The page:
Woman of the Week, Miss Louise Saunders, Evening Telegram, 1946, August 24, p.9
Evidently, in 1910, there was some doubt whether the word “person” included a woman, because on March 22nd, of that year, the Newfoundland Legislature passed an Act amending the Law Society Acts so that where in that Act the word “person” occurred, that word should be held to extend to and include women.
This most far-sighted action on the part of the Legislature brought to the fore, in later years, Newfoundland’s first woman lawyer, Miss Louise Saunders, who, by dint of hard work and many hours of intense study, succeeded eventually in mastering the technicalities of law.
“Of course,” she says cheerfully, “one is always studying. Law is like that. There is always more to learn.”
Miss Saunders has been practicing law since 1933. She defines law as “the rules which we have formed for getting along with one another peaceably to negative the doctrine that “Might is Right,” and the lawyer is the person who has learnt these rules and is therefore able to act as guide to others. No lawyer can know all the complicated niceties of all rules, but he knows where to find them and must be continually studying.”
The routine of daily work in a lawyer’s office includes “everything that comes,” as Miss Saunders laughingly puts it. That means such things as probates, administration of estates, transfer of property, collection work, workermen’s compensation, property rights, making of wills, notorial work.
“Speaking of practice,” Miss Saunders said, “one Newfoundland lawyer was employed by a corporation and was not doing work other than that of the corporation. He was approached by a man who wanted to take out a summons. He replied that he could not do that because he was not in practice. The man answered that oh, it was only a small thing, he wouldn’t need much practice to handle that!”
Miss Saunders has some advice to give ladies on making statements in court.
“To get the truth,” she says, a witness is allowed only to states the truth, the whole truth and nothing but the truth. It is useless to say, ‘Oh yes, I know she was there, Mom told me.’ That would be squashed immediately. So, ladies, no gossip will get you by in court.”
“However,” she continued, “the good lawyer’s idea is to keep his client out of court if possible. And from that purpose we have all the ‘Whereas’s, ‘Wherefore's’ and ‘Said’s and other language in documents which may be regarded as archaic or quaint. As in every other profession and trade, certain expressions are ‘symbols’ of a great deal. Certain words and expressions have come during the centuries to mean a whole series of ideas.”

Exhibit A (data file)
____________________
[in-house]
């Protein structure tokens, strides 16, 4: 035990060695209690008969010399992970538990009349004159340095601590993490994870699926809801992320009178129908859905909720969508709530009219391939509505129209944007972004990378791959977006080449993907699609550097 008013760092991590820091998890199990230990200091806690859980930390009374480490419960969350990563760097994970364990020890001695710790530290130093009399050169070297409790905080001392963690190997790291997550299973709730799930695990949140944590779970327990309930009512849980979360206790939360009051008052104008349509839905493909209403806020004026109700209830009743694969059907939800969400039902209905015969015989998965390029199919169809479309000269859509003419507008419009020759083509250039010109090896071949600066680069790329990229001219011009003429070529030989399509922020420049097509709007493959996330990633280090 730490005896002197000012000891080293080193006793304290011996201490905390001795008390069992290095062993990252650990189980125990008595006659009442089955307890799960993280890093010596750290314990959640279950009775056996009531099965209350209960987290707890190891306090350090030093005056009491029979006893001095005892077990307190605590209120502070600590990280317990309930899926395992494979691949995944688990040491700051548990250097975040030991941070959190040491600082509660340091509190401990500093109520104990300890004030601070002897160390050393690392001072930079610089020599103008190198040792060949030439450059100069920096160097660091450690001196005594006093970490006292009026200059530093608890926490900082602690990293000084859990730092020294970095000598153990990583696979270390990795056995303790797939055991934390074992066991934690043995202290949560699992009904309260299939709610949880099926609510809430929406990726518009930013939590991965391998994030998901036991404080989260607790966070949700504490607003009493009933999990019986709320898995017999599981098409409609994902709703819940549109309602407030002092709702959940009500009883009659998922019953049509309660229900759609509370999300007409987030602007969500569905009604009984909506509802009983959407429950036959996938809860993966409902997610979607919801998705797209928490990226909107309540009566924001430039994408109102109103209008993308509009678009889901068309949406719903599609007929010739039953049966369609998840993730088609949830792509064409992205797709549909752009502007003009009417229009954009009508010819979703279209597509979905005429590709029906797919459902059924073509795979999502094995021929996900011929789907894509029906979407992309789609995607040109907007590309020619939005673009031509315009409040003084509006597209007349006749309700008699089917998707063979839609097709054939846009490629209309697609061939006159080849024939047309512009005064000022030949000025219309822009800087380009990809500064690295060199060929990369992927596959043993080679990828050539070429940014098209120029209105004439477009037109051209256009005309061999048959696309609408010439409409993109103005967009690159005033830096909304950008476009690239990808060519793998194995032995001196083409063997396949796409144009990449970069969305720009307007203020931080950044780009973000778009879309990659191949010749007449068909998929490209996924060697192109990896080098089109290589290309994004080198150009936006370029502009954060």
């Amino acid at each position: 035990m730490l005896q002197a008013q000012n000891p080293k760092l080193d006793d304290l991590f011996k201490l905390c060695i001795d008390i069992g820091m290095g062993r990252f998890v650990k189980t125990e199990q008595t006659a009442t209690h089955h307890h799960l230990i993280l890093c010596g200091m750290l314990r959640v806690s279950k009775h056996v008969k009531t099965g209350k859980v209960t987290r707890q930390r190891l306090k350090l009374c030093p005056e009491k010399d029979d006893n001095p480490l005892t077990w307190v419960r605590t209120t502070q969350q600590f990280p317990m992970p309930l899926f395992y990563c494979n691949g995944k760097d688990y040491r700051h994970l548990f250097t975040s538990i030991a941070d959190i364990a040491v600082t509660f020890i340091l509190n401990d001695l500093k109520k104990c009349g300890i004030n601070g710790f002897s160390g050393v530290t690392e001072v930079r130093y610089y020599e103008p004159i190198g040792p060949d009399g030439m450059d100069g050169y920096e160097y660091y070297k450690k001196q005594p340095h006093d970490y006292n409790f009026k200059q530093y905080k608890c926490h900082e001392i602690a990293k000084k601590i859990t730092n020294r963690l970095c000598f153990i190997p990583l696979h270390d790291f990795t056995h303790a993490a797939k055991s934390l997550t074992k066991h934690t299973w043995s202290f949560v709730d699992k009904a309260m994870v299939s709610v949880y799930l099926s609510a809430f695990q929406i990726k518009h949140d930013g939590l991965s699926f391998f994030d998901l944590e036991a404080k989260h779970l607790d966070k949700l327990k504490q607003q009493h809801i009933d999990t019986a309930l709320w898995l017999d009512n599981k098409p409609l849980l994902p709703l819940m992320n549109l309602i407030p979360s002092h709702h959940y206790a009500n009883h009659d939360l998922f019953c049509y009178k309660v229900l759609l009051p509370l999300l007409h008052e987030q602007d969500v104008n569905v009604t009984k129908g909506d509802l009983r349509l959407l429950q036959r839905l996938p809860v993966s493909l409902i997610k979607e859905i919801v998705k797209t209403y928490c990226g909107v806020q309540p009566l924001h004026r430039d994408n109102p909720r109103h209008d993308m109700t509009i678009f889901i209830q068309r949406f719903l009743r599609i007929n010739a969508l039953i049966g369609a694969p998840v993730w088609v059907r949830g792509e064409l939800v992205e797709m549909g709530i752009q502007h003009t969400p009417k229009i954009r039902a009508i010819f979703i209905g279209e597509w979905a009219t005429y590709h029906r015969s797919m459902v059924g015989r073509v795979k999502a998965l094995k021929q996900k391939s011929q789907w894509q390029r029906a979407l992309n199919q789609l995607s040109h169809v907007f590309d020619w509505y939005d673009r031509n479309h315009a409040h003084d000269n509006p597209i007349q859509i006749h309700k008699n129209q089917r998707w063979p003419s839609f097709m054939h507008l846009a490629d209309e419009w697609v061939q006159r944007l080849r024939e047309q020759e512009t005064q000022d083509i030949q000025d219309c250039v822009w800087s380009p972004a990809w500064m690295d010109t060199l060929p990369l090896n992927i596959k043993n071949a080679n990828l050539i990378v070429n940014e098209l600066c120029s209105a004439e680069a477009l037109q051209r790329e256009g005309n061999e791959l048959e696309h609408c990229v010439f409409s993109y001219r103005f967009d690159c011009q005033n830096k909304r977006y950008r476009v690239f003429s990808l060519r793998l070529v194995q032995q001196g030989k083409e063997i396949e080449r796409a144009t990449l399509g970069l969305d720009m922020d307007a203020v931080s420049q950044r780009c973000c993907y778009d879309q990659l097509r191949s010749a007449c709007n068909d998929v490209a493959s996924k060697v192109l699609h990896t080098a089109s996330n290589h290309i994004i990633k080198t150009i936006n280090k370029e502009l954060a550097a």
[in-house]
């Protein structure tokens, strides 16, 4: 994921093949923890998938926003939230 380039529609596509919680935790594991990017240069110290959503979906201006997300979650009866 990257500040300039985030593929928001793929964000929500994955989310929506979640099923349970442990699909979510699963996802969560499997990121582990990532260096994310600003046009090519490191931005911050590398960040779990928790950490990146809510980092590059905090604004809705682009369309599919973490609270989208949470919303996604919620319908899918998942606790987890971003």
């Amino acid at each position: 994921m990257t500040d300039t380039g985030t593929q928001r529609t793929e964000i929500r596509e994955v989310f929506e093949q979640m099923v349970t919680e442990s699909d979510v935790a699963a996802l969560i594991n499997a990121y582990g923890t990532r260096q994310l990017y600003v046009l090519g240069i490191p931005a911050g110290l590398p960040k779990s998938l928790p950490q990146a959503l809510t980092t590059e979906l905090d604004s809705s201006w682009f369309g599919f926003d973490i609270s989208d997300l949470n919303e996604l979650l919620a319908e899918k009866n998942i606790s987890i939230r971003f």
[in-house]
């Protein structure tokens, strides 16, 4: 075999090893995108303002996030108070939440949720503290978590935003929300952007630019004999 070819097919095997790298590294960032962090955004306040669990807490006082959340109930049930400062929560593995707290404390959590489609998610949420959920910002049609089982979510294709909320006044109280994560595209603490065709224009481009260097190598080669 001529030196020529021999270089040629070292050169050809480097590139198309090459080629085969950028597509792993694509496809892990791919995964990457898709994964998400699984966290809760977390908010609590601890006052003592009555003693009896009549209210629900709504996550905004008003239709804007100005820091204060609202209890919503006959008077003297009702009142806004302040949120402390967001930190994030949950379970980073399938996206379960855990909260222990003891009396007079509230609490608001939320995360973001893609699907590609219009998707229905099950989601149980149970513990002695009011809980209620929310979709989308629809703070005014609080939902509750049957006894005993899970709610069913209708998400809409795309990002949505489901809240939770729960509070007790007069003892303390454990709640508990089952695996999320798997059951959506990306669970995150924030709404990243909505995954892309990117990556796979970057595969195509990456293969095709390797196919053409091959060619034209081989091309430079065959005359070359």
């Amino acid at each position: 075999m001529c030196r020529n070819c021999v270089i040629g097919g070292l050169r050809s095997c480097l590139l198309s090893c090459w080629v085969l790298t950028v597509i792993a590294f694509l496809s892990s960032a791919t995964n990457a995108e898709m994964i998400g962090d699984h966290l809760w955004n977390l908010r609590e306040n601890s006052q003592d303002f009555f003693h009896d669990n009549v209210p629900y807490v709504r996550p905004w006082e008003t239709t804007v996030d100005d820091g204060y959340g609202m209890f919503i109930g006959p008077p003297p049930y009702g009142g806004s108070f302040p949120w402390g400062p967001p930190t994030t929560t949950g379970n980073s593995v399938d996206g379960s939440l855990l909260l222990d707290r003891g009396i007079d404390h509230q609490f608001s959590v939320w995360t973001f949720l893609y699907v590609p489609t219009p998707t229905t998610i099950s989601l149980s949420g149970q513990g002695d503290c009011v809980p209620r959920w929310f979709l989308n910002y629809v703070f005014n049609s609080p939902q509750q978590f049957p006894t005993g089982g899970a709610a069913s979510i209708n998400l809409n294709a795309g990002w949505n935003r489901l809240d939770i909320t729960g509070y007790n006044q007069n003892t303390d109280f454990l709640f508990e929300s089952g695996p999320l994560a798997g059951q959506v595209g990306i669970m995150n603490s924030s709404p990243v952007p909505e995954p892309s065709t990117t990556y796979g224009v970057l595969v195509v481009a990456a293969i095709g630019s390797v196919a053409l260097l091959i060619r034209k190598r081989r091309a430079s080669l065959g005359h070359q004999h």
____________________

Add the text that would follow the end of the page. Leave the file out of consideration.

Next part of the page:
“In the preparation of wills, there is necessity for the exercise of imagination, from unless it is a very simple will, the lawyer must visualize what will happen to his client’s property perhaps twenty-five or thirty years hence, and must make sure that the true intention of his client is expressed in language that will be absolutely unambiguous.”
“The lawyer is one who knows his way around with regard to the relation of people one with the other, one whose duty is to protect his client at all times and to see him safely through the inevitable mazes connected with the complicated rights and duties of everyday living.”
“In this, the Newfoundland lawyer has a high standard of professional honour and courtesy. When this country was settled, the English law applied, and has from time to time been modified and altered to suit local conditions.”
The Newfoundland Bar upholds the great traditions of English jurisprudence.
“The legal profession is one to which patients, perseverance, and probity must be brought. In return the lawyer has work which is never monotonous. It brings him in direct contact with people and their problems. It is an extremely interesting work, for problems are brought to you every day and the encouraging part about it is that you can usually do something about them.”
“I have used the word ‘he’ in speaking of a lawyer,” Miss Saunders concluded smilingly, “but in analogy to the Law Society Act “words importing men include women.”
We should think so!